<Binding channel="1" ctl="71" uri="/route/gain B2"/>
  <Binding channel="1" ctl="18" uri="/route/mute B3"/>
  <Binding channel="1" ctl="72" uri="/route/gain B3"/>
  <Binding channel="1" ctl="19" uri="/route/mute B4"/>
  <Binding channel="1" ctl="73" uri="/route/gain B4"/>
  <Binding channel="1" ctl="80" uri="/route/mute B5"/>
  <Binding channel="1" ctl="74" uri="/route/gain B5"/>
  <Binding channel="1" ctl="81" uri="/route/mute B6"/>
  <Binding channel="1" ctl="75" uri="/route/gain B6"/>

The Caveats

Now before you get too excited, and go sink a bunch of money and/or time into a Linux audio setup, there are some things you should know. First is latency. It’s really challenging to get a Pipewire system set up to achieve really low latency, particularly when you’re using USB-based hardware. It’s possible, and work is ongoing on the topic. But so far the best I’ve managed to run stable is a 22 millisecond round-trip measurement — and that took a lot of fiddling with the Pipewire config files to avoid garbled audio. That’s just about usable for self monitoring and live music, and for playing anything pre-recorded, that’s perfectly fine.

The second thing to know is that this was awesome. It’s a bit concerning how much fun it is to combine some decent audio hardware with the amazing free tools that are available. Want to auto-tune your voice for your next Zoom meeting? Easy. Build a tiny MIDI keyboard into your desk? Just a microcontroller and some soldering away. The sky’s the limit. And the future is bright, too. Tools like Pipewire and Ardour are under very active development, and the realtime kernel patches are just about to make it over the finish line. Go nuts, create cool stuff, and then be sure to tell us about it!

The Medieval History Of Your Favourite Dev Board

It’s become something of a trope in our community, that the simplest way to bestow a level of automation or smarts to a project is to reach for an Arduino. The genesis of the popular ecosystem of boards and associated bootloader and IDE combination is well known, coming from the work of a team at the Interaction Design Institute Ivrea, in Northern Italy. The name “Arduino” comes from their favourite watering hole, the Bar di Re Arduino, in turn named for Arduin of Ivrea, an early-mediaeval king.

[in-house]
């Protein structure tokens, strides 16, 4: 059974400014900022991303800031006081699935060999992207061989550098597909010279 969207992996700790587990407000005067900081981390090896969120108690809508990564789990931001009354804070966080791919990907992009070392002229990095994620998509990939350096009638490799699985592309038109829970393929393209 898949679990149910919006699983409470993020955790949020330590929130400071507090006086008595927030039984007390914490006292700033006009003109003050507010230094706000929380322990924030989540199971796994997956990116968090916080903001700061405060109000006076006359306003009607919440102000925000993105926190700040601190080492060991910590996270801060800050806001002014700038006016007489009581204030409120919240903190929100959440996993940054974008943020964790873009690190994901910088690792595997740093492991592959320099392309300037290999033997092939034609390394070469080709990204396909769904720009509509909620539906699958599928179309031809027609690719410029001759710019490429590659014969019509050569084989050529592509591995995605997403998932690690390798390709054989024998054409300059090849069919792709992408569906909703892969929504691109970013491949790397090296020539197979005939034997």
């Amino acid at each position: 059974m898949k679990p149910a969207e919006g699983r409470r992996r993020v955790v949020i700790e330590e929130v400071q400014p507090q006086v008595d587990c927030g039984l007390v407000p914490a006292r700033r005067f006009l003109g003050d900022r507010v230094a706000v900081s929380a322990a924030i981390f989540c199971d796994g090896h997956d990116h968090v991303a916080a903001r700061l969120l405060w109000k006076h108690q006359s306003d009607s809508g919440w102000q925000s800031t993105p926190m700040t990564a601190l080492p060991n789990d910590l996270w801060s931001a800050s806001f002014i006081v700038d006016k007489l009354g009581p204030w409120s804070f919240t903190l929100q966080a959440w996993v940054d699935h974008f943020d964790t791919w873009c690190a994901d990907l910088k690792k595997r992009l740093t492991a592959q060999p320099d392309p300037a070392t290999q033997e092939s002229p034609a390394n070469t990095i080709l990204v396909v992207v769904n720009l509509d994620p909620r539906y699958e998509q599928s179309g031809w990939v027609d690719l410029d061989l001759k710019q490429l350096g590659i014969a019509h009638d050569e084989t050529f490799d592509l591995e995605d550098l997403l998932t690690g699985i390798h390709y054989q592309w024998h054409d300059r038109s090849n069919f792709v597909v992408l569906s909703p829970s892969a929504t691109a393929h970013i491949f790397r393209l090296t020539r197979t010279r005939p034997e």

As far as we can see the bar no longer exists and has been replaced by a café, which appears on the left in this Google Street View link. The bar named for Arduin of Ivrea is always mentioned as a side note in the Arduino microcontroller story, but for the curious electronics enthusiast it spawns the question: who was Arduin, and why was there a bar named after him in the first place?

The short answer is that Arduin was the Margrave of Ivrea, an Italian nobleman who became king of Italy in 1002 and abdicated in 1014. The longer answer requires a bit of background knowledge of European politics around the end of the first millennium, so if you’re ready we’ll take Hackaday into a rare tour of medieval history.

Defying An Empire

The Holy Roman Empire at the turn of the second millennium. Sémhur derivative work: OwenBlacker, CC BY-SA 3.0